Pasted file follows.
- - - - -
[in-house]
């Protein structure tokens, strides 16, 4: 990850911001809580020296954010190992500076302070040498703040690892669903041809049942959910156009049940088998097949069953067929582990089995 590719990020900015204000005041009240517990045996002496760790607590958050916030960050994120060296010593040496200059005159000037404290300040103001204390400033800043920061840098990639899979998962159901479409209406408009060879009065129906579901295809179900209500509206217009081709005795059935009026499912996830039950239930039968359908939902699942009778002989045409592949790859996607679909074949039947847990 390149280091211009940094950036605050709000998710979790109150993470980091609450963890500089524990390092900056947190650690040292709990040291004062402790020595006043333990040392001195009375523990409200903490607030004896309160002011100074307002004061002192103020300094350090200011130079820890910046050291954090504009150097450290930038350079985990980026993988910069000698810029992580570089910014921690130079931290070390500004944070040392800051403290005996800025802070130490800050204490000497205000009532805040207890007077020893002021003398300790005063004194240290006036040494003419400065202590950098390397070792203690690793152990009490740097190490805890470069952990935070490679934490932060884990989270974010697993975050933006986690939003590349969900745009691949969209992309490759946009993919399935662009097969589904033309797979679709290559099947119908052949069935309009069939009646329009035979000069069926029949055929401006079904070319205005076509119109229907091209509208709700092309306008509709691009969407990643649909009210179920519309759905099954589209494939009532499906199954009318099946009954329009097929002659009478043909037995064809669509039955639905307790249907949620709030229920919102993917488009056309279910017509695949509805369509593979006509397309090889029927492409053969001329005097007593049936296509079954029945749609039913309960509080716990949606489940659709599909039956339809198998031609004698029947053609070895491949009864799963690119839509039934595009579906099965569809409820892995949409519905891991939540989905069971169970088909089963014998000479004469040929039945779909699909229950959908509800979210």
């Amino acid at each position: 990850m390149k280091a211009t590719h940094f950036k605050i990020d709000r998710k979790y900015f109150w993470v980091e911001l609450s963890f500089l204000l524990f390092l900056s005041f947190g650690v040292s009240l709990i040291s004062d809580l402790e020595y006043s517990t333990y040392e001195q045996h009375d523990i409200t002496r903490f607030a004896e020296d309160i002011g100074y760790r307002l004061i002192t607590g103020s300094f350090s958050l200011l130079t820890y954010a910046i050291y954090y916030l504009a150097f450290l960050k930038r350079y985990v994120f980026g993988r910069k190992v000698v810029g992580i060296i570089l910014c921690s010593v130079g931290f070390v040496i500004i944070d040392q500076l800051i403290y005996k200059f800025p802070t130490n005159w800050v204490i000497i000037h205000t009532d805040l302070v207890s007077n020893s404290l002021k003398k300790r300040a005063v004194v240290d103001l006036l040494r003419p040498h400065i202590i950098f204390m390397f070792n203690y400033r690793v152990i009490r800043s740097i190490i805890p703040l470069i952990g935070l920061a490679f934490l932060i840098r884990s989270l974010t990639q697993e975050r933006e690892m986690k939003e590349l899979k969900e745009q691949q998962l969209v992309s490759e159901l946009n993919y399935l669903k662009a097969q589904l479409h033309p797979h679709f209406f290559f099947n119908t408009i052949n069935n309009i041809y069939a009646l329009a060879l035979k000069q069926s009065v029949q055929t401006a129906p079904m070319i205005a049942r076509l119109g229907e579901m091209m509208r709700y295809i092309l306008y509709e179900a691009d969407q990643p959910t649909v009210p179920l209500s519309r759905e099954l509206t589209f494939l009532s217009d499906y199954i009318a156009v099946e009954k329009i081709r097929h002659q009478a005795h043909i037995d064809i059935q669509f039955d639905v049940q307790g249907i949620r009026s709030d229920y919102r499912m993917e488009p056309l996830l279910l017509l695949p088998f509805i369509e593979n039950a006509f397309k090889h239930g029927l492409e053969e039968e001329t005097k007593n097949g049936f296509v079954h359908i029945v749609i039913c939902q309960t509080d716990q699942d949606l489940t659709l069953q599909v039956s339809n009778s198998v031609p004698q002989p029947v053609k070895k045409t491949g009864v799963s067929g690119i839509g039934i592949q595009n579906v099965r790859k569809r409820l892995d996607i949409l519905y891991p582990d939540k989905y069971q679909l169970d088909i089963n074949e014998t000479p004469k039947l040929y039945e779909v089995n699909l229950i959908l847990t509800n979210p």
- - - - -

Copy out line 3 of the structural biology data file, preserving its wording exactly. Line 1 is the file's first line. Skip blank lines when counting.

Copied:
């Amino acid at each position: 990850m390149k280091a211009t590719h940094f950036k605050i990020d709000r998710k979790y900015f109150w993470v980091e911001l609450s963890f500089l204000l524990f390092l900056s005041f947190g650690v040292s009240l709990i040291s004062d809580l402790e020595y006043s517990t333990y040392e001195q045996h009375d523990i409200t002496r903490f607030a004896e020296d309160i002011g100074y760790r307002l004061i002192t607590g103020s300094f350090s958050l200011l130079t820890y954010a910046i050291y954090y916030l504009a150097f450290l960050k930038r350079y985990v994120f980026g993988r910069k190992v000698v810029g992580i060296i570089l910014c921690s010593v130079g931290f070390v040496i500004i944070d040392q500076l800051i403290y005996k200059f800025p802070t130490n005159w800050v204490i000497i000037h205000t009532d805040l302070v207890s007077n020893s404290l002021k003398k300790r300040a005063v004194v240290d103001l006036l040494r003419p040498h400065i202590i950098f204390m390397f070792n203690y400033r690793v152990i009490r800043s740097i190490i805890p703040l470069i952990g935070l920061a490679f934490l932060i840098r884990s989270l974010t990639q697993e975050r933006e690892m986690k939003e590349l899979k969900e745009q691949q998962l969209v992309s490759e159901l946009n993919y399935l669903k662009a097969q589904l479409h033309p797979h679709f209406f290559f099947n119908t408009i052949n069935n309009i041809y069939a009646l329009a060879l035979k000069q069926s009065v029949q055929t401006a129906p079904m070319i205005a049942r076509l119109g229907e579901m091209m509208r709700y295809i092309l306008y509709e179900a691009d969407q990643p959910t649909v009210p179920l209500s519309r759905e099954l509206t589209f494939l009532s217009d499906y199954i009318a156009v099946e009954k329009i081709r097929h002659q009478a005795h043909i037995d064809i059935q669509f039955d639905v049940q307790g249907i949620r009026s709030d229920y919102r499912m993917e488009p056309l996830l279910l017509l695949p088998f509805i369509e593979n039950a006509f397309k090889h239930g029927l492409e053969e039968e001329t005097k007593n097949g049936f296509v079954h359908i029945v749609i039913c939902q309960t509080d716990q699942d949606l489940t659709l069953q599909v039956s339809n009778s198998v031609p004698q002989p029947v053609k070895k045409t491949g009864v799963s067929g690119i839509g039934i592949q595009n579906v099965r790859k569809r409820l892995d996607i949409l519905y891991p582990d939540k989905y069971q679909l169970d088909i089963n074949e014998t000479p004469k039947l040929y039945e779909v089995n699909l229950i959908l847990t509800n979210p």